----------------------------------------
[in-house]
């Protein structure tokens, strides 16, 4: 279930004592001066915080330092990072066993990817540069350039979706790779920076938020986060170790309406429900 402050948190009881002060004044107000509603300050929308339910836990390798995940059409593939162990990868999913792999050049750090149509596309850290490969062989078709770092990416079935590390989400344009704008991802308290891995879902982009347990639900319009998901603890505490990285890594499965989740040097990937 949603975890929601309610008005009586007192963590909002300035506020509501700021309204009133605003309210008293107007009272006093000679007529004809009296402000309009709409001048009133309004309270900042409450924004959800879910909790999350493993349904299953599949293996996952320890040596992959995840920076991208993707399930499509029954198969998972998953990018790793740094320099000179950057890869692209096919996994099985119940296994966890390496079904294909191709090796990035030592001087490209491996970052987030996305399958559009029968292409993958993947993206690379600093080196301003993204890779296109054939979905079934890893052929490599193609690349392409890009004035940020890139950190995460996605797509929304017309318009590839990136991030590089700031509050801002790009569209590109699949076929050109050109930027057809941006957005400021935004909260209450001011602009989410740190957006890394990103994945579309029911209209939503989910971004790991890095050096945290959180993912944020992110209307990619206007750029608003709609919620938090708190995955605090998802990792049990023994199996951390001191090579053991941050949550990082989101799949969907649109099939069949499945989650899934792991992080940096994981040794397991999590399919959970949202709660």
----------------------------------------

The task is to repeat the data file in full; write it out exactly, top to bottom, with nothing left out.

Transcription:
[in-house]
């Protein structure tokens, strides 16, 4: 279930004592001066915080330092990072066993990817540069350039979706790779920076938020986060170790309406429900 402050948190009881002060004044107000509603300050929308339910836990390798995940059409593939162990990868999913792999050049750090149509596309850290490969062989078709770092990416079935590390989400344009704008991802308290891995879902982009347990639900319009998901603890505490990285890594499965989740040097990937 949603975890929601309610008005009586007192963590909002300035506020509501700021309204009133605003309210008293107007009272006093000679007529004809009296402000309009709409001048009133309004309270900042409450924004959800879910909790999350493993349904299953599949293996996952320890040596992959995840920076991208993707399930499509029954198969998972998953990018790793740094320099000179950057890869692209096919996994099985119940296994966890390496079904294909191709090796990035030592001087490209491996970052987030996305399958559009029968292409993958993947993206690379600093080196301003993204890779296109054939979905079934890893052929490599193609690349392409890009004035940020890139950190995460996605797509929304017309318009590839990136991030590089700031509050801002790009569209590109699949076929050109050109930027057809941006957005400021935004909260209450001011602009989410740190957006890394990103994945579309029911209209939503989910971004790991890095050096945290959180993912944020992110209307990619206007750029608003709609919620938090708190995955605090998802990792049990023994199996951390001191090579053991941050949550990082989101799949969907649109099939069949499945989650899934792991992080940096994981040794397991999590399919959970949202709660």